Objectives: We examined racial and ethnic differences in the management of childhood asthma in the United States and the extent that care conformed to clinical best practices.
Methods: Two years of pooled data from the National Health Interview Survey were analyzed using logistic regression. The sample included all children between ages 2 and 17 years who had asthma currently and had been diagnosed with asthma by a doctor or health professional (n = 1757; 465 African-American, 212 Mexican-American, 190 Puerto Rican and other Hispanic, 806 white, non-Hispanic, and 84 children of other and multiple races and ethnicities).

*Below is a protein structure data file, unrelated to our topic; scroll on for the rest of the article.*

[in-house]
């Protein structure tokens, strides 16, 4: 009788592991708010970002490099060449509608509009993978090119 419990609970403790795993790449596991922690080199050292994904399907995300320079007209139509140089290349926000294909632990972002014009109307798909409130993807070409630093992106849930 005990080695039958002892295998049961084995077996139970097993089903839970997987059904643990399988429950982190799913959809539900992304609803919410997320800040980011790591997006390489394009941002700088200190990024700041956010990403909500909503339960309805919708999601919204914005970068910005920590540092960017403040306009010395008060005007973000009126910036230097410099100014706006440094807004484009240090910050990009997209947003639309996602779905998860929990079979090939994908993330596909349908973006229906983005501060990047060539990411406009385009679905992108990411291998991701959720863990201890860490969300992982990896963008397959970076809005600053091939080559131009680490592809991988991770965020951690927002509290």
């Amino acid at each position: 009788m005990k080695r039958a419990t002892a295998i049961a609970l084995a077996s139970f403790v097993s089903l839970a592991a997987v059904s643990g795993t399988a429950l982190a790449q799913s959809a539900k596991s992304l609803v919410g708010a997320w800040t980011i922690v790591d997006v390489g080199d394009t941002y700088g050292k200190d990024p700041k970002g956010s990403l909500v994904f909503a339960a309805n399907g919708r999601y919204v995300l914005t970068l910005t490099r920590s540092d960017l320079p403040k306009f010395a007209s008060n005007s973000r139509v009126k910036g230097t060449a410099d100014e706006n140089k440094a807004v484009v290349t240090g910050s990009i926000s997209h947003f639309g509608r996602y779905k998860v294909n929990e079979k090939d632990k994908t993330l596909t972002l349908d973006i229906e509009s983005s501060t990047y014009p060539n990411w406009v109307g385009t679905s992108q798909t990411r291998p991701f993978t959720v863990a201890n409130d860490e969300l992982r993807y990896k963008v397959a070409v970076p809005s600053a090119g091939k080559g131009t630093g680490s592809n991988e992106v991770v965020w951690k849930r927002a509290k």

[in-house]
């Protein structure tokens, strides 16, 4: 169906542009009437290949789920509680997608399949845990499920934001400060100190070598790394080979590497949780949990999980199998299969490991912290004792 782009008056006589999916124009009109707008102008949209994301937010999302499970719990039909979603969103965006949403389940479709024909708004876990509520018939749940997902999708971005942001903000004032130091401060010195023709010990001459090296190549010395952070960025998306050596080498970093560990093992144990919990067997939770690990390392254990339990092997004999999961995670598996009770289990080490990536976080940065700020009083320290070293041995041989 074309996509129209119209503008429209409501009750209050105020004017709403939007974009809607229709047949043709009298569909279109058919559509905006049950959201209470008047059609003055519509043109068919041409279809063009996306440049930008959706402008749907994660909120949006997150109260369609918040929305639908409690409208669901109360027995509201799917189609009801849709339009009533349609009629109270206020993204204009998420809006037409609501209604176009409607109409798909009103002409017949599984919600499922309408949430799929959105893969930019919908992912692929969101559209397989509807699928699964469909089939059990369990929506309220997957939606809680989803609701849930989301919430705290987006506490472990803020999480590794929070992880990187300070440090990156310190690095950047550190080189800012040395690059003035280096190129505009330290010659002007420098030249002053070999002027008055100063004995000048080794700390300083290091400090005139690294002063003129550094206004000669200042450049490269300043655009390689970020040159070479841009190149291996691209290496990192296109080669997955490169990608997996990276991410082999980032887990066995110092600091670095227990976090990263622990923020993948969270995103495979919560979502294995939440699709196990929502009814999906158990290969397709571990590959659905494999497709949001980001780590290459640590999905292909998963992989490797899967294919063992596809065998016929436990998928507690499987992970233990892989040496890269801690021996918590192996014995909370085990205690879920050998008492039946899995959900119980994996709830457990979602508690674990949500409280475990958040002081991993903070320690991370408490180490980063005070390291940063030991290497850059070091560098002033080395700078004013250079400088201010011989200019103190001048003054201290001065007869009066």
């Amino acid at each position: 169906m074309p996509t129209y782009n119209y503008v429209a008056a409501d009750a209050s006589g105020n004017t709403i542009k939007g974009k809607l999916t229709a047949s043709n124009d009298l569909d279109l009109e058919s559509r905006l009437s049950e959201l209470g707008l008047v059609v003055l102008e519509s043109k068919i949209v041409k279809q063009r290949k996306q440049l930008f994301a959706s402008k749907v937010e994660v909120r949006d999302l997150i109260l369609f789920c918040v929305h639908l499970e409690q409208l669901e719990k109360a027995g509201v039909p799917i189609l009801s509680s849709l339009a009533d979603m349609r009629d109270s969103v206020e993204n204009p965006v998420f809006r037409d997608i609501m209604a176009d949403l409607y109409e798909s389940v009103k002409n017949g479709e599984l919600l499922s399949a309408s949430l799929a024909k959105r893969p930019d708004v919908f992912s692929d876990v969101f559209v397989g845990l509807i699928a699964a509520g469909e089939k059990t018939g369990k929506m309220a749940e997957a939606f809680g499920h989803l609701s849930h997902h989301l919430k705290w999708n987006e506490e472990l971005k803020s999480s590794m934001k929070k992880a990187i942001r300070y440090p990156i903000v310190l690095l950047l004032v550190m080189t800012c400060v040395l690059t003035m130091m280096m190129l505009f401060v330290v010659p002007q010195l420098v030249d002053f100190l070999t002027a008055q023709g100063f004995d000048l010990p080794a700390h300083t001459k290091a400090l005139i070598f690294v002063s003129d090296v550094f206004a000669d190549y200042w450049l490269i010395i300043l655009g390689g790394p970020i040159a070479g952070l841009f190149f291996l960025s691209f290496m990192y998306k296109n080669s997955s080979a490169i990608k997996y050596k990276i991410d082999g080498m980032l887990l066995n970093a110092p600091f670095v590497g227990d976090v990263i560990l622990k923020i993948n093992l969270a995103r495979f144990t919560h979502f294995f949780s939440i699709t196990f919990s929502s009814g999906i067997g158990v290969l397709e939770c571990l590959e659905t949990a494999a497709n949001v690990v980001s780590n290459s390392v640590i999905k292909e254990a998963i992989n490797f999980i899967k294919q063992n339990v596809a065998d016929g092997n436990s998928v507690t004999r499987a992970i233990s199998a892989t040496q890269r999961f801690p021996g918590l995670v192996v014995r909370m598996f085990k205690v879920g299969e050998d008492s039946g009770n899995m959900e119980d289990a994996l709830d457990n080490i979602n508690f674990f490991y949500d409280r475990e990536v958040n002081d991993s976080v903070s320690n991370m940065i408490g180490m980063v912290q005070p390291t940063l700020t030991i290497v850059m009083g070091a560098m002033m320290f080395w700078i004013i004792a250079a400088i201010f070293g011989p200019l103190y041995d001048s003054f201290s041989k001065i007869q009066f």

Results: African-American children with asthma were significantly less likely than white, non-Hispanic children to have taken preventive asthma medication, but more likely to have had an asthma management plan. Mexican-American and Puerto Rican and other Hispanic children did not differ significantly from white, non-Hispanic children in either receiving preventive asthma medication or having an asthma management plan. Caregivers of African-American and Puerto Rican and other Hispanic children were more likely to report that they or their child had taken a course or class on how to manage their child's asthma. We did not find racial or ethnic differences in the extent children used quick-relief asthma medication or received advice about reducing asthma triggers in their home, school, or work environments.
Conclusions: This work highlights a need for more research on racial and ethnic differences in asthma management. Implications for public health responses and racial and ethnic disparities in asthma morbidity are discussed.